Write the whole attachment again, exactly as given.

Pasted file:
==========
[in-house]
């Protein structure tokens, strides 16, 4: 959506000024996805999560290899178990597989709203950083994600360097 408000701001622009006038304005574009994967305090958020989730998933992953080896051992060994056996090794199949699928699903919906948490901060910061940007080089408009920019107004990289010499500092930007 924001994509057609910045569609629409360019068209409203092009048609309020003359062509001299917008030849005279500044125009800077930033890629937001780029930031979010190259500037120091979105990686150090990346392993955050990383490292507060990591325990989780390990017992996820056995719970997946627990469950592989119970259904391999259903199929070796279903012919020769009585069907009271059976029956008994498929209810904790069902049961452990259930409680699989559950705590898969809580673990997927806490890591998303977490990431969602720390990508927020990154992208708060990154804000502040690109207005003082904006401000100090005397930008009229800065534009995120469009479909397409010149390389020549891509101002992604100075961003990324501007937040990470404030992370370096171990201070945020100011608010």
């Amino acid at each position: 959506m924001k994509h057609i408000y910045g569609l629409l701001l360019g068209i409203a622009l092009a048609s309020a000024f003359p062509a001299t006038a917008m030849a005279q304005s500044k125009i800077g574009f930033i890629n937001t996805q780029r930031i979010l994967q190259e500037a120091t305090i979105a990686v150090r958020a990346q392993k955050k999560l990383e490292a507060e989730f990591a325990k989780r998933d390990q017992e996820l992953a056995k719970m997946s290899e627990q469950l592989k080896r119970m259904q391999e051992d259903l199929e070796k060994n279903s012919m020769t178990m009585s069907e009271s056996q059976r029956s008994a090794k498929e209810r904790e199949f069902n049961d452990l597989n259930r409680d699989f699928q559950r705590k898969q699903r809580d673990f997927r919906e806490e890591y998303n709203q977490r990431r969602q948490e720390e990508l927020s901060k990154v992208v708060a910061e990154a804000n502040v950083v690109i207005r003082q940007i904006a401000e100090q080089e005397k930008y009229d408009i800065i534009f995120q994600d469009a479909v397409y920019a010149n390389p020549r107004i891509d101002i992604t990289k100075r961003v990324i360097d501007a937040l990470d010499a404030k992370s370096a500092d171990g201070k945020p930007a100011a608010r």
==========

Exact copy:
[in-house]
């Protein structure tokens, strides 16, 4: 959506000024996805999560290899178990597989709203950083994600360097 408000701001622009006038304005574009994967305090958020989730998933992953080896051992060994056996090794199949699928699903919906948490901060910061940007080089408009920019107004990289010499500092930007 924001994509057609910045569609629409360019068209409203092009048609309020003359062509001299917008030849005279500044125009800077930033890629937001780029930031979010190259500037120091979105990686150090990346392993955050990383490292507060990591325990989780390990017992996820056995719970997946627990469950592989119970259904391999259903199929070796279903012919020769009585069907009271059976029956008994498929209810904790069902049961452990259930409680699989559950705590898969809580673990997927806490890591998303977490990431969602720390990508927020990154992208708060990154804000502040690109207005003082904006401000100090005397930008009229800065534009995120469009479909397409010149390389020549891509101002992604100075961003990324501007937040990470404030992370370096171990201070945020100011608010």
């Amino acid at each position: 959506m924001k994509h057609i408000y910045g569609l629409l701001l360019g068209i409203a622009l092009a048609s309020a000024f003359p062509a001299t006038a917008m030849a005279q304005s500044k125009i800077g574009f930033i890629n937001t996805q780029r930031i979010l994967q190259e500037a120091t305090i979105a990686v150090r958020a990346q392993k955050k999560l990383e490292a507060e989730f990591a325990k989780r998933d390990q017992e996820l992953a056995k719970m997946s290899e627990q469950l592989k080896r119970m259904q391999e051992d259903l199929e070796k060994n279903s012919m020769t178990m009585s069907e009271s056996q059976r029956s008994a090794k498929e209810r904790e199949f069902n049961d452990l597989n259930r409680d699989f699928q559950r705590k898969q699903r809580d673990f997927r919906e806490e890591y998303n709203q977490r990431r969602q948490e720390e990508l927020s901060k990154v992208v708060a910061e990154a804000n502040v950083v690109i207005r003082q940007i904006a401000e100090q080089e005397k930008y009229d408009i800065i534009f995120q994600d469009a479909v397409y920019a010149n390389p020549r107004i891509d101002i992604t990289k100075r961003v990324i360097d501007a937040l990470d010499a404030k992370s370096a500092d171990g201070k945020p930007a100011a608010r």